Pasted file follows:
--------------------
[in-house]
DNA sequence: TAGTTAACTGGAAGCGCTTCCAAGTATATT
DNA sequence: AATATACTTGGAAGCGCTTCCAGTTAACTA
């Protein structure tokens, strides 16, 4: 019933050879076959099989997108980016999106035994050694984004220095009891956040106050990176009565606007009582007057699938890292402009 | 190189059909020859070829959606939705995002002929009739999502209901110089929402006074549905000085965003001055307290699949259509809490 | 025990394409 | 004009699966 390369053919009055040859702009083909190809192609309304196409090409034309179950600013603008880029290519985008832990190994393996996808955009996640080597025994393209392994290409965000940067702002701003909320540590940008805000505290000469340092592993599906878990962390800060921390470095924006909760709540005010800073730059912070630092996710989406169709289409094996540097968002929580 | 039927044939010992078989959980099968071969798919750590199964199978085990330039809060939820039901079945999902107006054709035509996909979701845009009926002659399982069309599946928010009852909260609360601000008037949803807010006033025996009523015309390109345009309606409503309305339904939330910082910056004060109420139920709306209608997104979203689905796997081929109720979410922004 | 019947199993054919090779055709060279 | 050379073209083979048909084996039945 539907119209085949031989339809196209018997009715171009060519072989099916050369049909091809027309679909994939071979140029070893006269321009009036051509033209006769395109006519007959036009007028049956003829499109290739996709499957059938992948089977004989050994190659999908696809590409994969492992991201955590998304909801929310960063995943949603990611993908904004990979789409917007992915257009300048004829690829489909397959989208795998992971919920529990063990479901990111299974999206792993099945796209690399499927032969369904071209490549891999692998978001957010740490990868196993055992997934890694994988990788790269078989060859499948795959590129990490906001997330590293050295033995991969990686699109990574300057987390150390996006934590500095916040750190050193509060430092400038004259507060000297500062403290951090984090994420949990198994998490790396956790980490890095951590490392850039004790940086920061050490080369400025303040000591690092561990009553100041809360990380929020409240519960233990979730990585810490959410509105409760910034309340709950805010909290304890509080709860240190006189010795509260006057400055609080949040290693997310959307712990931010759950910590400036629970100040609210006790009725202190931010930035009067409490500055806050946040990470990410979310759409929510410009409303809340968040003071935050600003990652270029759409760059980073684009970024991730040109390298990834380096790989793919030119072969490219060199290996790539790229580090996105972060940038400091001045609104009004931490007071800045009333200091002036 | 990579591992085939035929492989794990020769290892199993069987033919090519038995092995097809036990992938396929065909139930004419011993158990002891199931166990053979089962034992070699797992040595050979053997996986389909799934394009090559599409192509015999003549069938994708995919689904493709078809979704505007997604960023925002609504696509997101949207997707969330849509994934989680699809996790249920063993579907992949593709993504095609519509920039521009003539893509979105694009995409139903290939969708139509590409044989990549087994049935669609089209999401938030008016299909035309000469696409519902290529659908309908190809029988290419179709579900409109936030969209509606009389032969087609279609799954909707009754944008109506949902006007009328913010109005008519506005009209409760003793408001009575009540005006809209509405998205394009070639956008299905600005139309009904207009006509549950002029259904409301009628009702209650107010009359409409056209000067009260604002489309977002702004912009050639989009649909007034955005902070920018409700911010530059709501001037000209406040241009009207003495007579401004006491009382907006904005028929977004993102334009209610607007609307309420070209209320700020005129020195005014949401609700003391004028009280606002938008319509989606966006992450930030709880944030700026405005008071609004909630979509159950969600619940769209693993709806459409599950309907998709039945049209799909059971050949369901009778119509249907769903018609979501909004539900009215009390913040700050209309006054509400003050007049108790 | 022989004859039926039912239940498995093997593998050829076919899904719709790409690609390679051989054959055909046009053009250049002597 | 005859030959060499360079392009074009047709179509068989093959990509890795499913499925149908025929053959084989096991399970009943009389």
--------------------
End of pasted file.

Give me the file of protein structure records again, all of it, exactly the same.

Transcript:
[in-house]
DNA sequence: TAGTTAACTGGAAGCGCTTCCAAGTATATT
DNA sequence: AATATACTTGGAAGCGCTTCCAGTTAACTA
């Protein structure tokens, strides 16, 4: 019933050879076959099989997108980016999106035994050694984004220095009891956040106050990176009565606007009582007057699938890292402009 | 190189059909020859070829959606939705995002002929009739999502209901110089929402006074549905000085965003001055307290699949259509809490 | 025990394409 | 004009699966 390369053919009055040859702009083909190809192609309304196409090409034309179950600013603008880029290519985008832990190994393996996808955009996640080597025994393209392994290409965000940067702002701003909320540590940008805000505290000469340092592993599906878990962390800060921390470095924006909760709540005010800073730059912070630092996710989406169709289409094996540097968002929580 | 039927044939010992078989959980099968071969798919750590199964199978085990330039809060939820039901079945999902107006054709035509996909979701845009009926002659399982069309599946928010009852909260609360601000008037949803807010006033025996009523015309390109345009309606409503309305339904939330910082910056004060109420139920709306209608997104979203689905796997081929109720979410922004 | 019947199993054919090779055709060279 | 050379073209083979048909084996039945 539907119209085949031989339809196209018997009715171009060519072989099916050369049909091809027309679909994939071979140029070893006269321009009036051509033209006769395109006519007959036009007028049956003829499109290739996709499957059938992948089977004989050994190659999908696809590409994969492992991201955590998304909801929310960063995943949603990611993908904004990979789409917007992915257009300048004829690829489909397959989208795998992971919920529990063990479901990111299974999206792993099945796209690399499927032969369904071209490549891999692998978001957010740490990868196993055992997934890694994988990788790269078989060859499948795959590129990490906001997330590293050295033995991969990686699109990574300057987390150390996006934590500095916040750190050193509060430092400038004259507060000297500062403290951090984090994420949990198994998490790396956790980490890095951590490392850039004790940086920061050490080369400025303040000591690092561990009553100041809360990380929020409240519960233990979730990585810490959410509105409760910034309340709950805010909290304890509080709860240190006189010795509260006057400055609080949040290693997310959307712990931010759950910590400036629970100040609210006790009725202190931010930035009067409490500055806050946040990470990410979310759409929510410009409303809340968040003071935050600003990652270029759409760059980073684009970024991730040109390298990834380096790989793919030119072969490219060199290996790539790229580090996105972060940038400091001045609104009004931490007071800045009333200091002036 | 990579591992085939035929492989794990020769290892199993069987033919090519038995092995097809036990992938396929065909139930004419011993158990002891199931166990053979089962034992070699797992040595050979053997996986389909799934394009090559599409192509015999003549069938994708995919689904493709078809979704505007997604960023925002609504696509997101949207997707969330849509994934989680699809996790249920063993579907992949593709993504095609519509920039521009003539893509979105694009995409139903290939969708139509590409044989990549087994049935669609089209999401938030008016299909035309000469696409519902290529659908309908190809029988290419179709579900409109936030969209509606009389032969087609279609799954909707009754944008109506949902006007009328913010109005008519506005009209409760003793408001009575009540005006809209509405998205394009070639956008299905600005139309009904207009006509549950002029259904409301009628009702209650107010009359409409056209000067009260604002489309977002702004912009050639989009649909007034955005902070920018409700911010530059709501001037000209406040241009009207003495007579401004006491009382907006904005028929977004993102334009209610607007609307309420070209209320700020005129020195005014949401609700003391004028009280606002938008319509989606966006992450930030709880944030700026405005008071609004909630979509159950969600619940769209693993709806459409599950309907998709039945049209799909059971050949369901009778119509249907769903018609979501909004539900009215009390913040700050209309006054509400003050007049108790 | 022989004859039926039912239940498995093997593998050829076919899904719709790409690609390679051989054959055909046009053009250049002597 | 005859030959060499360079392009074009047709179509068989093959990509890795499913499925149908025929053959084989096991399970009943009389």